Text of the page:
Kuria Therapeutics Completes FDA Pre-IND Consultation for Topical Nrf2 Activator for Corneal Endothelial Disease
Kuria Therapeutics, a pharmaceutical company developing novel ophthalmic and dermal therapeutics, is pleased to announce it has completed a pre-Investigational New Drug interaction with the United States Food and Drug Administration (FDA) and received positive feedback on its development program for KTX-1161 for corneal endothelial disease.
KTX-1161 is a topical ophthalmic solution formulation of SCO-116, a novel Nrf2 activator being developed under a license from SCOHIA PHARMA. Kuria is developing KTX-1161 to treat patients with diseases of the corneal endothelium, including patients with Fuchs’ endothelial corneal dystrophy and patients undergoing cataract surgery.
The purpose of the pre-IND consultation was to gain FDA concurrence on Kuria’s nonclinical IND-enabling plans, as well as to seek FDA guidance on the design of the Phase 2 clinical program for KTX-1161. FDA gave clear guidance on the remaining nonclinical studies for KTX-1161, including the waiver of several studies based on the anticipated low systemic exposure associated with KTX-1161 administration. The FDA also provided collaborative input on the design of the planned clinical trials, as well as on clinical trial endpoints for future registrational studies.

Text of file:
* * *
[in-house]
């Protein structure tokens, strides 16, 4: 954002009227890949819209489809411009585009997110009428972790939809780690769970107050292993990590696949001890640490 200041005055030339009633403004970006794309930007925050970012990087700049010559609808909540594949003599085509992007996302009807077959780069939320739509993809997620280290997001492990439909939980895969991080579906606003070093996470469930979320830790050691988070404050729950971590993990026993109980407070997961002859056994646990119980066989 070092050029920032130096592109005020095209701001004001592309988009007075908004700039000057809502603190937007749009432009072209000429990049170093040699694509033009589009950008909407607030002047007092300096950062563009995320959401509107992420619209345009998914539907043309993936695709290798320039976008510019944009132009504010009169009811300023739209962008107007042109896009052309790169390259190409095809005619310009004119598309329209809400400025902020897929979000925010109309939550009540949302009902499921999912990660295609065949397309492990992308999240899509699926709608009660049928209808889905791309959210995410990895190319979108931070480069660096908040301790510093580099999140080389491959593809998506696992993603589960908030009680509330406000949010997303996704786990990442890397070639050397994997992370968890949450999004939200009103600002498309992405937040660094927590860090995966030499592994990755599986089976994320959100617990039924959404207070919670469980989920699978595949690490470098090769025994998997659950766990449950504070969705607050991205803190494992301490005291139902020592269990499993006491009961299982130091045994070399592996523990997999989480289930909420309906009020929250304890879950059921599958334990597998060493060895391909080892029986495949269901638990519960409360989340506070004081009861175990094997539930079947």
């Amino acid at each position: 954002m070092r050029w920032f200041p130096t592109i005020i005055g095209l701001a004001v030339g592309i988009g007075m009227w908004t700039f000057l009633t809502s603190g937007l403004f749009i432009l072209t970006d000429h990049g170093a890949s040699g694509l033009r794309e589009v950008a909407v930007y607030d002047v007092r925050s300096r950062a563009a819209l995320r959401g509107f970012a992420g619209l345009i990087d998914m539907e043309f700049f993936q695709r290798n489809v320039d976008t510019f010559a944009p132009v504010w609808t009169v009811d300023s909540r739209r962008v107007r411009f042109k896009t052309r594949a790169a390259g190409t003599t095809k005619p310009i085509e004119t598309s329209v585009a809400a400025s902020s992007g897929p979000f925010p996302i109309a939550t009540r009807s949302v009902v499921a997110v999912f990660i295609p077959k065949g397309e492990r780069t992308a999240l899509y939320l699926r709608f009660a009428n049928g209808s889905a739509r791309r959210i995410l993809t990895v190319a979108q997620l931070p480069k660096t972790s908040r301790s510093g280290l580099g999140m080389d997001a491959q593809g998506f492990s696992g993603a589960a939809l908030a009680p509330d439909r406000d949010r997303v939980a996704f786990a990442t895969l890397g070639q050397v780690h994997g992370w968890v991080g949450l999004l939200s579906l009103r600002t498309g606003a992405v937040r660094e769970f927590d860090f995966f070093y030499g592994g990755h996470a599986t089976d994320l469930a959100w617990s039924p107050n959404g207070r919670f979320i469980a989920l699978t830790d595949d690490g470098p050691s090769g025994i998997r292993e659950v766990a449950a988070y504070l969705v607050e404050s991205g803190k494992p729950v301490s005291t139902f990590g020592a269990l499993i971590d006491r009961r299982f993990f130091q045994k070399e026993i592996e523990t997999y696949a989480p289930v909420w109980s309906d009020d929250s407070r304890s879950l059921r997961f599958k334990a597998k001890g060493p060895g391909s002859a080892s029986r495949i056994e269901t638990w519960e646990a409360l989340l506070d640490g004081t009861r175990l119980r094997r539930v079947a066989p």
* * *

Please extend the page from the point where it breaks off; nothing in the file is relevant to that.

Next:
“We are delighted by the positive, constructive, and practical feedback provided by the FDA during this pre-IND interaction,” stated Dr. Keith Ward, President and Chief Executive Officer of Kuria. “FDA’s guidance allows us to execute a streamlined nonclinical program for KTX-1161, and, following clearance of the IND, move directly to Phase 2 clinical development. Importantly, we are grateful to FDA for extending their guidance beyond our Phase 2 program to the design of future Phase 3 efforts. We look forward to continued partnership with FDA on our future development program.”
Corneal endothelial dysfunction is an important unmet medical need which may be caused by a variety of insults and diseases, converging on a final common pathophysiology comprising corneal swelling, loss of visual acuity, and blindness. There are no approved medications to treat patients with diseases of the corneal endothelium, with corneal transplant often the only available sight-saving therapeutic option. Extensive evidence supports the role of Nrf2 activation in promoting corneal endothelial function, and KTX-1161 may be applicable to multiple associated vision-threatening conditions.
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